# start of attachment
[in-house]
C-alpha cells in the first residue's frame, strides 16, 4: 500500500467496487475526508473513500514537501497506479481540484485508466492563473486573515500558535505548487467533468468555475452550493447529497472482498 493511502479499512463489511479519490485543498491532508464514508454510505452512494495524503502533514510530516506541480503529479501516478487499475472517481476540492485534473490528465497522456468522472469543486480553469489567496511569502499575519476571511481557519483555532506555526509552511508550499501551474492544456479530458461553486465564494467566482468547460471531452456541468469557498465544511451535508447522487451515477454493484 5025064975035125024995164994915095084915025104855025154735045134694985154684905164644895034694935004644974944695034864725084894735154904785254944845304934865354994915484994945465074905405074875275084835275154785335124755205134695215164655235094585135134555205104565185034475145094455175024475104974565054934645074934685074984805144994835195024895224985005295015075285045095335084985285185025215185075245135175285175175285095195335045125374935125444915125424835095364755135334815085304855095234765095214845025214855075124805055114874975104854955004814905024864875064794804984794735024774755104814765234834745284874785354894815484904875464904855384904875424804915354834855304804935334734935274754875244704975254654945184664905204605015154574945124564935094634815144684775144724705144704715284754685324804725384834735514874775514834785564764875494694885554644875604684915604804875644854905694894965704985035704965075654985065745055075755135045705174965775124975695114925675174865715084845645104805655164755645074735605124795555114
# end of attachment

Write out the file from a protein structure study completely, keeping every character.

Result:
[in-house]
C-alpha cells in the first residue's frame, strides 16, 4: 500500500467496487475526508473513500514537501497506479481540484485508466492563473486573515500558535505548487467533468468555475452550493447529497472482498 493511502479499512463489511479519490485543498491532508464514508454510505452512494495524503502533514510530516506541480503529479501516478487499475472517481476540492485534473490528465497522456468522472469543486480553469489567496511569502499575519476571511481557519483555532506555526509552511508550499501551474492544456479530458461553486465564494467566482468547460471531452456541468469557498465544511451535508447522487451515477454493484 5025064975035125024995164994915095084915025104855025154735045134694985154684905164644895034694935004644974944695034864725084894735154904785254944845304934865354994915484994945465074905405074875275084835275154785335124755205134695215164655235094585135134555205104565185034475145094455175024475104974565054934645074934685074984805144994835195024895224985005295015075285045095335084985285185025215185075245135175285175175285095195335045125374935125444915125424835095364755135334815085304855095234765095214845025214855075124805055114874975104854955004814905024864875064794804984794735024774755104814765234834745284874785354894815484904875464904855384904875424804915354834855304804935334734935274754875244704975254654945184664905204605015154574945124564935094634815144684775144724705144704715284754685324804725384834735514874775514834785564764875494694885554644875604684915604804875644854905694894965704985035704965075654985065745055075755135045705174965775124975695114925675174865715084845645104805655164755645074735605124795555114